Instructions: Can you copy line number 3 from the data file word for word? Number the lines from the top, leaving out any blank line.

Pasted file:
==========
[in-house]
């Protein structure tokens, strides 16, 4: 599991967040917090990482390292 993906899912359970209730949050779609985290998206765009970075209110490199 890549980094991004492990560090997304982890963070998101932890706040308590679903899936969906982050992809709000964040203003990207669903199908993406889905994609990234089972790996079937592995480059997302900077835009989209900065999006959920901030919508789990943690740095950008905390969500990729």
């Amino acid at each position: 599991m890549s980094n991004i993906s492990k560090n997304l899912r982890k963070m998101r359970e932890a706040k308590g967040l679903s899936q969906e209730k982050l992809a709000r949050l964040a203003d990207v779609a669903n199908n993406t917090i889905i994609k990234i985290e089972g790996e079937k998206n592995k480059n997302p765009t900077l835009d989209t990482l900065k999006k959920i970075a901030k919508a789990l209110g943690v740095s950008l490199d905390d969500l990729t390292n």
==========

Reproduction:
């Amino acid at each position: 599991m890549s980094n991004i993906s492990k560090n997304l899912r982890k963070m998101r359970e932890a706040k308590g967040l679903s899936q969906e209730k982050l992809a709000r949050l964040a203003d990207v779609a669903n199908n993406t917090i889905i994609k990234i985290e089972g790996e079937k998206n592995k480059n997302p765009t900077l835009d989209t990482l900065k999006k959920i970075a901030k919508a789990l209110g943690v740095s950008l490199d905390d969500l990729t390292n």